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by William Denney, Ph.D. | March 10, 2009


"Knowledge is a process of piling up facts; wisdom lies in their simplification."
- Martin H. Fischer

A Training Problem
I've noticed a disturbing trend lately in internal training programs. There is a perceived need to cram in as much information as possible, and as a result students are leaving courses like zombies. Sometimes it's two or three hours between breaks, just so the instructor can drone on and finish that important train of thought.

Students often feel like a 32 oz. pitcher was poured into their 16-ounce brain. More and more feedback forms comment that the information was overwhelming.

We rationalize that it's imperative to transfer important concepts and large amounts of information. Besides, there's a lot to know and sharing it makes for a valuable course. They have to feel like they got their money's worth. At any rate, it's up to the students to follow-up later and sort things out.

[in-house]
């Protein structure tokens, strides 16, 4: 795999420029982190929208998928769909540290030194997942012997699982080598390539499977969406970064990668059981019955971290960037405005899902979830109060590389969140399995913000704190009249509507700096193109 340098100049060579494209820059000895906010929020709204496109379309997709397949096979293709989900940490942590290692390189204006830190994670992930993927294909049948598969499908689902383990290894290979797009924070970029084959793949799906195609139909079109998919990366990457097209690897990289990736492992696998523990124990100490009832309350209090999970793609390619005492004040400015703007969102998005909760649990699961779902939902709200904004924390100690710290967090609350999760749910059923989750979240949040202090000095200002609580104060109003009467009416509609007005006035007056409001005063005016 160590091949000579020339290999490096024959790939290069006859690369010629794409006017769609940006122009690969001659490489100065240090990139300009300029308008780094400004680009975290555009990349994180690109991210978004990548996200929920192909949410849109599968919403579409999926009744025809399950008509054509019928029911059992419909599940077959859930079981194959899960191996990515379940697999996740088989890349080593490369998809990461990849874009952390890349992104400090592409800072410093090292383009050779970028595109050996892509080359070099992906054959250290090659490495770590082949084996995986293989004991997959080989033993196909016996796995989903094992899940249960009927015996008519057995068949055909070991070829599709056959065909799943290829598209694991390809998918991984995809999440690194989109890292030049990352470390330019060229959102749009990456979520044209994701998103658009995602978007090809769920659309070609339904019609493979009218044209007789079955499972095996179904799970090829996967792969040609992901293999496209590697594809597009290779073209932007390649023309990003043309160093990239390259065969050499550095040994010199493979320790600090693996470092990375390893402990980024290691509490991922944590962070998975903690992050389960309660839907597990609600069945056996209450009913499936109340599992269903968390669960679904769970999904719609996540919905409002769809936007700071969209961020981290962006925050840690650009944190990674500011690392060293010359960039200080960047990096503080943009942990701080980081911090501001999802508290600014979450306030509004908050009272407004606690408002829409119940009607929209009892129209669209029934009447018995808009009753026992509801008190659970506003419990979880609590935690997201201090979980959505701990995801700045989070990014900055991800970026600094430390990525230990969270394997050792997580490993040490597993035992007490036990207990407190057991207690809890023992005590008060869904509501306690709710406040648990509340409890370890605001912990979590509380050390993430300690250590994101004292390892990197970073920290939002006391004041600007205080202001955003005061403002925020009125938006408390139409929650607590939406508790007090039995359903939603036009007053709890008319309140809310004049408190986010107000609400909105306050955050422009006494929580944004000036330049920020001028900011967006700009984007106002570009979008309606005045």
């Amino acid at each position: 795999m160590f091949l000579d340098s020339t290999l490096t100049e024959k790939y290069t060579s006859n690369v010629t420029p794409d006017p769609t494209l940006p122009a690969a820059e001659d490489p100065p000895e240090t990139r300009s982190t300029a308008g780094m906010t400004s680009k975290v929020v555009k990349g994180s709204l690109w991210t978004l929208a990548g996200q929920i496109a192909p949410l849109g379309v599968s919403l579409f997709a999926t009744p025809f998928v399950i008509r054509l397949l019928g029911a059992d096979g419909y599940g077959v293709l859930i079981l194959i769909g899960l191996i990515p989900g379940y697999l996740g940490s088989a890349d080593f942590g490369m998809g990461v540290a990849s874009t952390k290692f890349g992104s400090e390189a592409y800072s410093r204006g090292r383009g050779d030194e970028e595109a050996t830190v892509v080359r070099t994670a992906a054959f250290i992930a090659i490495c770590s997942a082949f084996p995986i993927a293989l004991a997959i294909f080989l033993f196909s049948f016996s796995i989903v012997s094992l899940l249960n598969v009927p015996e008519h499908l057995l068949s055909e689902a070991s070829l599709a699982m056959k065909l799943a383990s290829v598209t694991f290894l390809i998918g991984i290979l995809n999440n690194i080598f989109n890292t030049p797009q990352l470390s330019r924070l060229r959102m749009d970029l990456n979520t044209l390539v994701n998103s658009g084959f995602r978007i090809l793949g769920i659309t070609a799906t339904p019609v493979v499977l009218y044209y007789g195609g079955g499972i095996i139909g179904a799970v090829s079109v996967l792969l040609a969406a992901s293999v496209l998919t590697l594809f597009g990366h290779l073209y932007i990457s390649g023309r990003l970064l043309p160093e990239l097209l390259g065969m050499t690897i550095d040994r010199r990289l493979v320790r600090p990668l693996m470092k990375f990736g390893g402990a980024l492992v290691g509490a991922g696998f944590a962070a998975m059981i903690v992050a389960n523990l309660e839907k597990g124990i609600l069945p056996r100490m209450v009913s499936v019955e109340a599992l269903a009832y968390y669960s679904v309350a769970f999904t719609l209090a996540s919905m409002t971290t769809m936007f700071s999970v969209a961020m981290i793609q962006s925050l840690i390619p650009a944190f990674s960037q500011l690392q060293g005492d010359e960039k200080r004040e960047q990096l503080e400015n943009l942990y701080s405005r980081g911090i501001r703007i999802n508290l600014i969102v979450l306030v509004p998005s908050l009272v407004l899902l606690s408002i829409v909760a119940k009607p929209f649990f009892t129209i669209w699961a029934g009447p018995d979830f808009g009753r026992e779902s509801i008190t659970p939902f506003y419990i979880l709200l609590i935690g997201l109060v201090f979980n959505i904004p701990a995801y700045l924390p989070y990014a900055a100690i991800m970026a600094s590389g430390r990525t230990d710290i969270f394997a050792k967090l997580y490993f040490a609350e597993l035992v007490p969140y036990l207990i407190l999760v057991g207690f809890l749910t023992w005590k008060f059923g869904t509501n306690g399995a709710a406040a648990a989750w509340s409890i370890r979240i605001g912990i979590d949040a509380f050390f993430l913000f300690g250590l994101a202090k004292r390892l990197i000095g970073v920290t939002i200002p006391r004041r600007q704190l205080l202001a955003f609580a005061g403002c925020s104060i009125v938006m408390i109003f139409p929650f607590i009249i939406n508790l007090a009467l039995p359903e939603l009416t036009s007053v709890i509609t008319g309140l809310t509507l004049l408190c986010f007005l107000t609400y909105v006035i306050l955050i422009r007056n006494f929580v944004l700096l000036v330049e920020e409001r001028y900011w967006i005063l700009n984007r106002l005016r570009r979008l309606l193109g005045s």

But of what value is it if critical ideas aren't understood, retained, and digested for future use.

What To Do
Professional trainers know that the human attention span for information intake is limited to 45 minutes. Anything over that is money down the drain - eyes glaze over and instruction just becomes a droning sound in the back of the mind.

The best way to communicate valuable information is to reject the idea that you have to tell them everything you know. That simply dilutes the learning process.

Students learn in different ways. Allow time for hands on practice and student interaction.

Break up classes into smaller manageable pieces.

Plan for breaks of 10 to 15 minutes every hour.

Ask the students to time you and make sure you stick by it.

These simple things will help students focus for a comfortable period with the knowledge that they will have time to get away to relax and digest what was said.


Filed Under: Workplace Issues

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